Jul. 10: Relay for Life 2012

This past weekend, finally, was Relay for Life. During the months of planning leading up to July 7 and 8, I was eager to participate. Friends and family motivated me further as they registered for our team and asked how they could help with fundraising. My spirits were high; Relay is an event I've really come to enjoy.

If you’ve been involved with Relay before, you know that much of its 24-hour length is a roller coaster of emotions, topped with an exceedingly powerful reminder of the hope we have to find a cure for that asshole of a disease, cancer. It’s exciting to honor the survivors at Relay, and the event planners give us lots of opportunities to celebrate that we’re still here. Caregivers are also given special recognition. The Luminaria ceremony is a touching and solemn time to honor everyone who's ever heard the words "You have cancer," and a time to remember loved ones who lost their fight. Relay truly honors everyone.

I expected that Relay would be as emotional an experience as it’s been in the past two years. But when Relay day actually arrived, I felt detached from the celebration part of it. I mean, I participated in all of the survivor activities and fundraised my ass off, but I could tell I wasn’t all in. It was as though part of my brain had shut off—the part that would have let me break down into a crumpled mess of snotty tears on the track. And I say that it was my brain, not my heart, because my heart is a big idiot that doesn't know when too much is too much.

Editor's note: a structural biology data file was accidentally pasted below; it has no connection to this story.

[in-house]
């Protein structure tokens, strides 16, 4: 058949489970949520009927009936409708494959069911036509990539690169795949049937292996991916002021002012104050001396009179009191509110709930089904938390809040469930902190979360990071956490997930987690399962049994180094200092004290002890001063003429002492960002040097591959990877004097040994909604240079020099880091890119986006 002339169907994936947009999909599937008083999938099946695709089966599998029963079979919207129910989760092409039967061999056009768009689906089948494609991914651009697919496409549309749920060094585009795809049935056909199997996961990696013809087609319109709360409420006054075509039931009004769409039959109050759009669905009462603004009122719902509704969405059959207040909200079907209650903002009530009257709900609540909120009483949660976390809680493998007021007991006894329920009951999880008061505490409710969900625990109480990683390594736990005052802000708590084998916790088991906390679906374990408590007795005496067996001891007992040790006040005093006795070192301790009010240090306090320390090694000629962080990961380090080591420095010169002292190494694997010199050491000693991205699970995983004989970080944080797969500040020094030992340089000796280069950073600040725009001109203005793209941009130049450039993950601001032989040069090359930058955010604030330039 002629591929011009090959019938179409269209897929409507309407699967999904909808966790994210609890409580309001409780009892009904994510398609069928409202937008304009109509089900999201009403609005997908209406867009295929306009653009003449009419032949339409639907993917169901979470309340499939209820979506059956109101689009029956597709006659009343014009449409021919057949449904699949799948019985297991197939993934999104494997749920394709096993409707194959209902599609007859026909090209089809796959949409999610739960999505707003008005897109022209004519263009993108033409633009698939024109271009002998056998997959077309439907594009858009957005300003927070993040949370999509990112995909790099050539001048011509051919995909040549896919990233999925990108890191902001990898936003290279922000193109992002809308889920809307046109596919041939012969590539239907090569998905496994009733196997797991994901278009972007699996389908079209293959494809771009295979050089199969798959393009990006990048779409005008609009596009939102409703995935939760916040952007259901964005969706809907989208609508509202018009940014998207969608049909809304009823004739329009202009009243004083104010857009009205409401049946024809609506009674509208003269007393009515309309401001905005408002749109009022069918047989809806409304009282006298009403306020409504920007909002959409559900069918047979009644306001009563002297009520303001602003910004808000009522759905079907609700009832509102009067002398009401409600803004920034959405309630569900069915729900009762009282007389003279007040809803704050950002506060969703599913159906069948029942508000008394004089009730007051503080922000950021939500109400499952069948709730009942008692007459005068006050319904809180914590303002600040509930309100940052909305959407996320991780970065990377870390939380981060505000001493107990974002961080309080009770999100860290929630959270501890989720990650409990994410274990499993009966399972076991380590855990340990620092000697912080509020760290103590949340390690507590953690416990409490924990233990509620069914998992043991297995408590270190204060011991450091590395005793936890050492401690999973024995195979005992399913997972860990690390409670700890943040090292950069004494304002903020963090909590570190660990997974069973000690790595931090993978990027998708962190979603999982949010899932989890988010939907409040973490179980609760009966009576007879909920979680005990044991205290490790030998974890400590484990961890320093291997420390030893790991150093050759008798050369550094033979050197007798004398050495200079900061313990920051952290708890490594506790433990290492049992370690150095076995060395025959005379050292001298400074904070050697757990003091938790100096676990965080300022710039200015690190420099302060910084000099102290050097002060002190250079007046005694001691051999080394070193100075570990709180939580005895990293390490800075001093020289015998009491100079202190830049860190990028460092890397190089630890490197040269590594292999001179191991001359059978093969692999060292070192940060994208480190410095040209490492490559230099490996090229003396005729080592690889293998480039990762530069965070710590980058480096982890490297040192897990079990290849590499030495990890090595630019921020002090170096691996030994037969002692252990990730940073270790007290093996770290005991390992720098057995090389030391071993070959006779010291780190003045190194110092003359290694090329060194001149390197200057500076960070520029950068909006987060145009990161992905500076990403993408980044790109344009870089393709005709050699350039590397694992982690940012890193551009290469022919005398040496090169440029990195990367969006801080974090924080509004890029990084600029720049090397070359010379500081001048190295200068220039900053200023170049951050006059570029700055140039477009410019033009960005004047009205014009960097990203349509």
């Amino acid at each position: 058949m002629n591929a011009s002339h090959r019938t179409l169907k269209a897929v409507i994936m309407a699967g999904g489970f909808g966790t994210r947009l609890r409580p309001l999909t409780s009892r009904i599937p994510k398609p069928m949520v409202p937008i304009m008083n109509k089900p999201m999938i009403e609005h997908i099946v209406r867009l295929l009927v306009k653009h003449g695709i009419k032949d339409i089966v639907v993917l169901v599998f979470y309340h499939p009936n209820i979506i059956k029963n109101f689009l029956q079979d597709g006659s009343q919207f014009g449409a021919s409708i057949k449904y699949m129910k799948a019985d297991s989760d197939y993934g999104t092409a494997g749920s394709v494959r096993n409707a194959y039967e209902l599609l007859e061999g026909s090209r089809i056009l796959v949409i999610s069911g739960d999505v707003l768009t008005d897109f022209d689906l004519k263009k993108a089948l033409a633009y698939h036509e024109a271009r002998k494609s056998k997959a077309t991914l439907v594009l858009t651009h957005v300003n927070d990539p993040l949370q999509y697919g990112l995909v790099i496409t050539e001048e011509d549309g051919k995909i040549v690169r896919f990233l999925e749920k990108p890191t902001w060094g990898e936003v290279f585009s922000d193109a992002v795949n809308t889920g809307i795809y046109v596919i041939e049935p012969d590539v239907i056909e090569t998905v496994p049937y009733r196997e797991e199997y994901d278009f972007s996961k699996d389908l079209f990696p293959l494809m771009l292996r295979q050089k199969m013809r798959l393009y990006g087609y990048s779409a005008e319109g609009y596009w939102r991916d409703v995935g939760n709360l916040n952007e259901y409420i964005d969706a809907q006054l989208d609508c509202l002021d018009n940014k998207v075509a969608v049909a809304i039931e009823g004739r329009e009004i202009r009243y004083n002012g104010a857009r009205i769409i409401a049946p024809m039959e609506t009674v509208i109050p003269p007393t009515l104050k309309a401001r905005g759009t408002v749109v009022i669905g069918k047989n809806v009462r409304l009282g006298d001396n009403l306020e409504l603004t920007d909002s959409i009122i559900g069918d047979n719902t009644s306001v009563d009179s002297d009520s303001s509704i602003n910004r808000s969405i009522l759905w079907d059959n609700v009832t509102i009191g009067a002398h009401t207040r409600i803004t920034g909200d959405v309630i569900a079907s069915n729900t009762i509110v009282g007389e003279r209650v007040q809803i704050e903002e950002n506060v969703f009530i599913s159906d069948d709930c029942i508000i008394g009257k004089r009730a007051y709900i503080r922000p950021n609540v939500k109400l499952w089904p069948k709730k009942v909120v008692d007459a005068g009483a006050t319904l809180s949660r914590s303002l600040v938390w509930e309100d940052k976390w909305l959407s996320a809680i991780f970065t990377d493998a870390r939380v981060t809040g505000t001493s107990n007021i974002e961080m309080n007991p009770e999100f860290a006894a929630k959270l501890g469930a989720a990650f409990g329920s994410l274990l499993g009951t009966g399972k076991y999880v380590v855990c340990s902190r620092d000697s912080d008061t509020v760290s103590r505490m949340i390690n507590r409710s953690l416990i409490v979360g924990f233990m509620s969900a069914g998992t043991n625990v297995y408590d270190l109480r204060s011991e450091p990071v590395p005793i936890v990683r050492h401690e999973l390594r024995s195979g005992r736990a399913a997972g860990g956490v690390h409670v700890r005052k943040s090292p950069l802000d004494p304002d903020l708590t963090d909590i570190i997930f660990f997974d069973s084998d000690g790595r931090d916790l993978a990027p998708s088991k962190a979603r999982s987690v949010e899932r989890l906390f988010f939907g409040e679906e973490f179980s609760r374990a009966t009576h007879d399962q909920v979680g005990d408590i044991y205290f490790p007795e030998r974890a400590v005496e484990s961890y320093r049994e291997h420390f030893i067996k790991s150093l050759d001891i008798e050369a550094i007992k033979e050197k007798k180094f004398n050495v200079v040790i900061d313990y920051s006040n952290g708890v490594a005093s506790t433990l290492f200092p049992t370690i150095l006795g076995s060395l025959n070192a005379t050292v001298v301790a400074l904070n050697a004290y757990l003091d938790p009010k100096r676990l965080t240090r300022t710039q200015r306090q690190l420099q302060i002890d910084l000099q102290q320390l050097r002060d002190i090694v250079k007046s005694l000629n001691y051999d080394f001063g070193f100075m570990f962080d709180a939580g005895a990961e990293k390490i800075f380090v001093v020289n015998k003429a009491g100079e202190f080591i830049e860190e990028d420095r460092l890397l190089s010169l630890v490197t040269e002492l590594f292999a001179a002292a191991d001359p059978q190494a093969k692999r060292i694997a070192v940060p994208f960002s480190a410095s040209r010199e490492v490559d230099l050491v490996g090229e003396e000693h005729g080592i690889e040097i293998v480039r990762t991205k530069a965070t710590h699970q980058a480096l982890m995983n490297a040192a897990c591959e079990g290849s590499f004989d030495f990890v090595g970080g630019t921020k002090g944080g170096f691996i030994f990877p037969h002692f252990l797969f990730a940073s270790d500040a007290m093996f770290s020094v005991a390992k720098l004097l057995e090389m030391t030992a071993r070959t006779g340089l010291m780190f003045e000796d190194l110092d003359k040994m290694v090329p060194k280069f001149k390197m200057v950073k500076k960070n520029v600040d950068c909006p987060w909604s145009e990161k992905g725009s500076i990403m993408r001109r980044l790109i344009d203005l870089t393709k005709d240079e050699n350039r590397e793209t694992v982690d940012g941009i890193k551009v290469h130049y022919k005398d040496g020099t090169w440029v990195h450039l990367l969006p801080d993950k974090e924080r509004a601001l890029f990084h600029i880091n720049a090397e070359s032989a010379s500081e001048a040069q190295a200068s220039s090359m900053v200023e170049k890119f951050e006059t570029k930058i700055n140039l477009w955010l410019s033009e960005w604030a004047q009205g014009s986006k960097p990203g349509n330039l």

Apparently this was too much.

I can't share the specifics of WHY it was too much (I'm not even sure what they are), but here's what I know:
  • I'm fine, health-wise. Ish. Actually, today I had an 18-month post-treatment scan and it looked good, so there is little to worry about there.
  • I'm exhausted from staying up too late for too many nights, stressing over silly stuff, and trying to make everything be perfect. 
  • I've slept at least 18 hours a day for the past three days.
  • My mom is fabtaculous.
  • The part of my brain that shut off was apparently the part that knew when to apply sunscreen. I am very, very ouchy.
The good news is that our little event raised $60,000 for American Cancer Society, and our team was responsible for nearly $4,000 of that. Cancer can sooooo suck it.

P.S. Please ignore the straight quotes and apostrophes. I have NOT the energy to fix them.

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